Kevin Johnson, an Avaya product manager, explains, "Each company contributes
its own expertise, providing the best possible end-to-end solution. Motorola
brings expertise in phones and mobility, Avaya in complete IP Telephony solutions
and applications, and Proxim in Wi-Fi WLAN technology."
He goes on, in detail: "Motorola will develop the dual mode phones, create
the mobility management server that provides the hand-off between local (WLAN)
and cellular networks. Avaya will integrate its IP Telephony solutions to support
the (devices) mobile capabilities." While, "Proxim will provide low-cost,
feature-rich Wi-Fi WLAN infrastructure, quality of service software, and centralized
management systems to facilitate hand-offs between networks. The infrastructure
uses voice-enabled access points with advanced features such as 802.1x encryption
and load balancing." Customer trials are expected to begin in first quarter
This trio of companies is far from the only ones. However, Gartner’s Dulaney
doubts that there will be much call for such dual-devices, saying they would
have a very narrow market.
Others are much more bullish. Goli Ameri, founder and president of eTinium,
a telecom market research firm specializing in wireless technologies, says,
"The wireless network of the future will be a hybrid of 2G/2.5G/3G/Wi-Fi/Bluetooth/UWB
technologies with roaming/billing systems that provide the bridge. The day is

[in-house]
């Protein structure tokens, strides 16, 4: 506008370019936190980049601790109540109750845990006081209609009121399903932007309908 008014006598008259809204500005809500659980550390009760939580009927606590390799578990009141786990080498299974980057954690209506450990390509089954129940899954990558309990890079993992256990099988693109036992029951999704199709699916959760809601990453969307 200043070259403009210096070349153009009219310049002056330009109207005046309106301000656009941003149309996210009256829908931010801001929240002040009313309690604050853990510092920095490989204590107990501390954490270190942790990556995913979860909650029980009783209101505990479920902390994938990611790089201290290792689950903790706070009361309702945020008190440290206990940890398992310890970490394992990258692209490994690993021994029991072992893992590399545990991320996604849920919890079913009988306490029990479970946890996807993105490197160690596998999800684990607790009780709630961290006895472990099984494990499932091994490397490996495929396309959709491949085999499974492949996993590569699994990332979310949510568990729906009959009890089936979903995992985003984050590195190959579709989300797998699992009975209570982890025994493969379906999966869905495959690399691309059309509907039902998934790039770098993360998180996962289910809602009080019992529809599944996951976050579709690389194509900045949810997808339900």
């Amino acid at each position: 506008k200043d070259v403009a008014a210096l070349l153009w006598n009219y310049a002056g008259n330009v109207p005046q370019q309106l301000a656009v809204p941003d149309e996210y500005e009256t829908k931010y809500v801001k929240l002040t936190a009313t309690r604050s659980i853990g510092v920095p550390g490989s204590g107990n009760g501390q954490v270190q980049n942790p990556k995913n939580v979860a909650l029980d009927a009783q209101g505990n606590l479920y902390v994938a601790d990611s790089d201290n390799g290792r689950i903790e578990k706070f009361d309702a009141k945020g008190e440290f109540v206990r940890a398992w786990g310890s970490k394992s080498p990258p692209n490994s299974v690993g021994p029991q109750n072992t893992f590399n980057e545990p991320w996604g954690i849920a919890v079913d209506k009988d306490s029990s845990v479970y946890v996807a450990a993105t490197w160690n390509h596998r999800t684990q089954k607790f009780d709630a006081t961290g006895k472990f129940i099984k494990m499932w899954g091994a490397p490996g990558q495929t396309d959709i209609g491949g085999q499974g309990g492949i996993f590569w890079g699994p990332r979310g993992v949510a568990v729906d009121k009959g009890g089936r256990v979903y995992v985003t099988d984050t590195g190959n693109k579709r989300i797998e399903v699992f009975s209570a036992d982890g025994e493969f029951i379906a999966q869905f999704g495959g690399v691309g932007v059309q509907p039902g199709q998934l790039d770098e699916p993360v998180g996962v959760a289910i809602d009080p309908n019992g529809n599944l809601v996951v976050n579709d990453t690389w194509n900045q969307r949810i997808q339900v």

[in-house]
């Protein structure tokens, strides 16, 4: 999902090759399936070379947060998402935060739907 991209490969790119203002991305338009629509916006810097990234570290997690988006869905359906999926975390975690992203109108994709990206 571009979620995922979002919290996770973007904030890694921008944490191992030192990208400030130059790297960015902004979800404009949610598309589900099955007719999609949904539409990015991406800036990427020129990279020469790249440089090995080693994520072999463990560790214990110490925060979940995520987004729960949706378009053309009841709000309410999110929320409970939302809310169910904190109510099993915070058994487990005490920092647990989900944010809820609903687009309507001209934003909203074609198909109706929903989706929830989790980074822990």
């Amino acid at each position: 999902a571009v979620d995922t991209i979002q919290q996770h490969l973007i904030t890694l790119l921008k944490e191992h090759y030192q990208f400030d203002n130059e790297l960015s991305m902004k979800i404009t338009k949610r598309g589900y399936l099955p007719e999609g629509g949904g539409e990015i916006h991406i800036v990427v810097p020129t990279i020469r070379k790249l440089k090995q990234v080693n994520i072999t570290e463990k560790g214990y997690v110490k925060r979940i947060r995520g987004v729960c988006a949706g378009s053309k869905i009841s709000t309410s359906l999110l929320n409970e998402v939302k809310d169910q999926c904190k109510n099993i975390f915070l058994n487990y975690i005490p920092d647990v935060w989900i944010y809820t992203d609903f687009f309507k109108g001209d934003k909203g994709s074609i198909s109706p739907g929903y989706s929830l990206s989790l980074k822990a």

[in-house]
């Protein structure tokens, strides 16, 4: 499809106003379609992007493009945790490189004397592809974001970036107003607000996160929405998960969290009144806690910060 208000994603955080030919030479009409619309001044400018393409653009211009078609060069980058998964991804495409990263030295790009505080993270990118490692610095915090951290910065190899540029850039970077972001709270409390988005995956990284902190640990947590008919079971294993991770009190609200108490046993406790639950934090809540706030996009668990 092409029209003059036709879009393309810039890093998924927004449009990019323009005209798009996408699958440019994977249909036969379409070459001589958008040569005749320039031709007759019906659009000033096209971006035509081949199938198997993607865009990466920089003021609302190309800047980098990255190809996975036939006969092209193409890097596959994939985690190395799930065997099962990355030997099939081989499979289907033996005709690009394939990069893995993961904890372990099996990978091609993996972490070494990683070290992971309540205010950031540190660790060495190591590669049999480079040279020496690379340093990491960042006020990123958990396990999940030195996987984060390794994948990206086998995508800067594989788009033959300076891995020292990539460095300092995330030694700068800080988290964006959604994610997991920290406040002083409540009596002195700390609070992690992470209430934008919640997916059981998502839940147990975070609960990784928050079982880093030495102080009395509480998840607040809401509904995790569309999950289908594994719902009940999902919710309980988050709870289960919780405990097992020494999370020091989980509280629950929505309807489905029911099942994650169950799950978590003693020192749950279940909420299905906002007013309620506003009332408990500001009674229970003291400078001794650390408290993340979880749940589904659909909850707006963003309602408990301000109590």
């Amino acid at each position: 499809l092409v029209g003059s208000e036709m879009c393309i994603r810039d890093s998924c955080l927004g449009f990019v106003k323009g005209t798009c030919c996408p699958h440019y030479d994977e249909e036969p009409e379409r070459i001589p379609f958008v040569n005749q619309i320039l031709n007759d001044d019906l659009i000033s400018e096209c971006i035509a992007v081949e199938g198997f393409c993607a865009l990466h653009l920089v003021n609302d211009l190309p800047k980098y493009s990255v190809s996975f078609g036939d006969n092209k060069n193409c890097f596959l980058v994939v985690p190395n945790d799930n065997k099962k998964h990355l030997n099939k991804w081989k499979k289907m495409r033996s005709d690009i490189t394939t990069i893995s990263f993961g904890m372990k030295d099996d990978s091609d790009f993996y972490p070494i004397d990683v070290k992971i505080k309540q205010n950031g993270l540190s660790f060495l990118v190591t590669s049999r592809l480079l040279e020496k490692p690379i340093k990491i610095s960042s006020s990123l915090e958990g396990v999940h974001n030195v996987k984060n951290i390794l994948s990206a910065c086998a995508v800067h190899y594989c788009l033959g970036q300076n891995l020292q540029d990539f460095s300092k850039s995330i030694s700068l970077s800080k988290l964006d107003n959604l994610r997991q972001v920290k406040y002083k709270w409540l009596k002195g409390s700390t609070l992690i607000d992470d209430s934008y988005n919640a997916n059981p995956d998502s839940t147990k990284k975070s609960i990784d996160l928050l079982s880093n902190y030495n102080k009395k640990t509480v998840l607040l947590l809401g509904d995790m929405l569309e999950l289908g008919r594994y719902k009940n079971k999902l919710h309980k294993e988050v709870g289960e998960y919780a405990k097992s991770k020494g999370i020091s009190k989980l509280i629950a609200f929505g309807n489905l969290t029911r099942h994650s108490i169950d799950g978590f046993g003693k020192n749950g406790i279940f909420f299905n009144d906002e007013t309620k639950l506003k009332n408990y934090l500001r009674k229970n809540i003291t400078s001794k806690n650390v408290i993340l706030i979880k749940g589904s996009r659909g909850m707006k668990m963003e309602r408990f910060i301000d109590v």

just around the corner where there will be contiguous Wi-Fi coverage in dense
metro areas and 2.5G or 3G in more outlying areas."
Carriers, like Cingular, are also interested in these two for one approaches.
Kris Rinne, Cingular’s vice president of wireless product
technology and product realization, says, "Cingular sees Wi-Fi and 2.5/3g
as complimentary technologies. Wi-Fi offers great bandwidth in close proximity
to a base station but has limitations as users move out of range and currently,
there aren’t enough Wi-Fi base stations deployed publicly to support ubiquitous
access. 2.5 technologies like GPRS can support speeds that beat dial-up from
practically anywhere in the network’s coverage area — which in most cases is
a substantial range." So it is that, "We plan to integrate our data
connect product, with 802.11 technology — in this case, it will be a GPRS-based
PC Card for laptops and PDAs."
So what does all this mean?
In-Stat’s Nogee thinks, "Prices for 3G and public Wi-Fi access will both
drop, and both will have their place… just like how many people have both
a cordless phone and a cellular phone." He also believes that, "Customers
don’t really care about which technology is used, but they care about cost and
they care about speed, and this could help carriers with both technologies"
Indeed, speed, cost and coverage are what is likely to decide if one technology
will triumph or the other or whether they’ll work best for users together. One
thing is becoming clear though. After years of bickering, it appears that the
telephony data companies are beginning to think that convergence, and not competition,
will be the key that allows 2.5 and 3G to florish in an American market in love